Wyandra is an area on the layout that was not completed to the standard I was looking for, it looked completed. I used what I had or had been given many years ago. Plus, I wanted to use it before I finished it off completely. As built the station platform was a shorty, it could accommodate two carriages.  That was OK for rail motors, but with the increase in passenger number, and with more engine and car working, a longer platform was required.
Each year after holidays with the rollingstock still packed away I spend time refreshing, cleaning, dusting, cleaning track, and vacuuming the layout. It’s a plan to have the next 12 months with trouble free operations. I also use the time to make any alterations or repairs needed.   
This year I decided to extend the platform. Plus during operations the short dead end could be a little on the short side, often wagons were foul of the crossover. Yes, it add more to the operations session, but I do not want to make it to hard for new comers.  You can always add wagons if you wish to make it tougher at a later date.



With the short platform, two or three stops were required for passenger on trains worked by engine and cars.  

Less than ideal, poor customer service.  Plus, it shoots holes in the Time Table.

Many stations with low level platforms also have a short length of high platform. This feature doubles as a side and end ramp for unloading vehicles. Another use is loading/unloading small consignments of livestock, horses etc. The local grazier drops the door on the wagon and leads this animals to his truck. This quicker than shunting the wagon off the train, plus their is less down time for the wagon being out of traffic.  

The extend platform now bring the Guard’s Van on stopping trains to the clearance point for the Loop Line.

The vehicles parked at the station are new from Road Ragers Cooee Classics Models   
R.029 1958 FC Taxi Yellow Cab
R.030 1961 EK Special Sedan Twiligth Turquoise               
R.034 EH Premier Sedan Kalgoorlie Gold / White two-tone. 

Platform lights were added to bring the scene to life. These were scratch built using K & S 1 mm brass tube, Grandt Line shades and the lights are from DCC concepts (protowhite Nano LED-NLPW). 

A light pole was also added near the rail ambulance shed to make life much safer for the ambo’s at night.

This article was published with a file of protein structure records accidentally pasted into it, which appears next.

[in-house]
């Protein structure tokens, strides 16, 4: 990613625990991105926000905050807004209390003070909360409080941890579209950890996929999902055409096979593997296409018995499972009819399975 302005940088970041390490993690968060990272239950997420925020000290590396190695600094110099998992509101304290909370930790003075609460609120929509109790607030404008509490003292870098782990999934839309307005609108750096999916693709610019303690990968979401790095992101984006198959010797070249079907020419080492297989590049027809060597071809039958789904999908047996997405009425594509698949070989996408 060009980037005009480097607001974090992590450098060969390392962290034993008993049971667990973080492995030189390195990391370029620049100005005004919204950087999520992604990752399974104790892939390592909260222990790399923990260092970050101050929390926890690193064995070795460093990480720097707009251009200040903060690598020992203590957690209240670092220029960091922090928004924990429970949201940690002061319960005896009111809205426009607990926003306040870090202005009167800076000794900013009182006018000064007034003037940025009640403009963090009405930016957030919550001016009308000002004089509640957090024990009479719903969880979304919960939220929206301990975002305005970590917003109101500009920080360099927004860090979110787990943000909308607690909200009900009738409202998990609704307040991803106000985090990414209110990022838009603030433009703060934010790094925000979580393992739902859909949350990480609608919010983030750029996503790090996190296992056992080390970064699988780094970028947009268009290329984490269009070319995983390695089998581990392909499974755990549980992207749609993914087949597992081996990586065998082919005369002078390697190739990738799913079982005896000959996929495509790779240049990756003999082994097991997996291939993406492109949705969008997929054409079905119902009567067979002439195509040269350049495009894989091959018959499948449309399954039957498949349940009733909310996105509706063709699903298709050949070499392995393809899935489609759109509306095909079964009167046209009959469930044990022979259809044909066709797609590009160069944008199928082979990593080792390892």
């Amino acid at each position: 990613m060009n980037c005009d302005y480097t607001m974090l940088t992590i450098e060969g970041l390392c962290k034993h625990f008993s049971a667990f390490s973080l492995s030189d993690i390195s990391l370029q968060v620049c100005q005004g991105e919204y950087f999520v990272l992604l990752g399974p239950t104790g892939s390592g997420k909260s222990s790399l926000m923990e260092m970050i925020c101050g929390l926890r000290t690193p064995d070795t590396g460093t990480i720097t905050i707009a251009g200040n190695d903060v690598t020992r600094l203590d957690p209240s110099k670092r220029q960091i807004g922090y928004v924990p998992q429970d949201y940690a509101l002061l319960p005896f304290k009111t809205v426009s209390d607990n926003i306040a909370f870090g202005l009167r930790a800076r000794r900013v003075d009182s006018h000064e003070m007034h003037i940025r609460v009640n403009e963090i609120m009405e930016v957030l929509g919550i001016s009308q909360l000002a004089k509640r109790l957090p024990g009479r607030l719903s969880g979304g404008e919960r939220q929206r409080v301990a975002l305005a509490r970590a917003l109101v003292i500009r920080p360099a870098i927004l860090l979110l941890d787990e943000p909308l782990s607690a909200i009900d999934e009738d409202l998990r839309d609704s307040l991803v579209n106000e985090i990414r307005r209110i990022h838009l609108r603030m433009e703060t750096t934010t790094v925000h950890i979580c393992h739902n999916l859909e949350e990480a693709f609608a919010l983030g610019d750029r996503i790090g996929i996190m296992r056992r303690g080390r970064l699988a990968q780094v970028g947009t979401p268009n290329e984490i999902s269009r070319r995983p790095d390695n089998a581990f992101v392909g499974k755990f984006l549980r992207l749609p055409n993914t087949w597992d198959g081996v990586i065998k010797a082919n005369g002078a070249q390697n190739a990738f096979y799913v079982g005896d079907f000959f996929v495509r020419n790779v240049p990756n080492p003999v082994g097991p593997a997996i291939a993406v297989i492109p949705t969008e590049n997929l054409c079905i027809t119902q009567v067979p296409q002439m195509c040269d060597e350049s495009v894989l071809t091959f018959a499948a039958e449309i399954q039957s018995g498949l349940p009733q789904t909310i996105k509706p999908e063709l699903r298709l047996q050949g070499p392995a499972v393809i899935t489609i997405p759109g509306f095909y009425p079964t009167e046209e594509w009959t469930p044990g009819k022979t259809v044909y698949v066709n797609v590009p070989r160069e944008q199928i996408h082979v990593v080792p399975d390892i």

The Goods Shed is scratch build from styrene with foil CGI added. The crane is a Peter Boorman’s Workshop NSWR brass etch.

The sawmill is scratch build largely based on Grandchester, the steam boiler is Uneek # 472 and twin steam machine is also Uneek # 475. The derrick is a VR 6 t yard crane that came from The Buffer Stop.   

Loading VJMG grain wagons with scratch build grain augers.
Construction of the Grain Augers can be found in the NMRA MainLine Magazine Vol 33. No 5. November – December 2016 issue.

On the Loop Line side of the yard there is a single man quarters for visiting Track Inspector and a Trolley Shed for the local fettering gang.

The standard gauge sidings for loading NSWR grain wagons is part of the Wanko standard gauge yard. The next part of the project is to add a new station building. I’m looking for something like Landsborough or Yandina without the cabin attached with an outside entrance into the waiting room. Will look through a few photos to see what I can find out in the SWD. Maybe Chinchilla, Miles, Mitchell, Morven may fit the bill, Oakey is something different and is still there for some photos ?????
The station is used in two operations plans using a switch list type of arrangements with a fast clock. The station can be attended with a Station Master on duty or as many were on the QR as an unattended station in accordance with QR Rules 229& 442. In short, the Guard of the first train to arrive become the Office in Charge until his train leaves. May be more on that at a later post.
Till next time, happy modelling.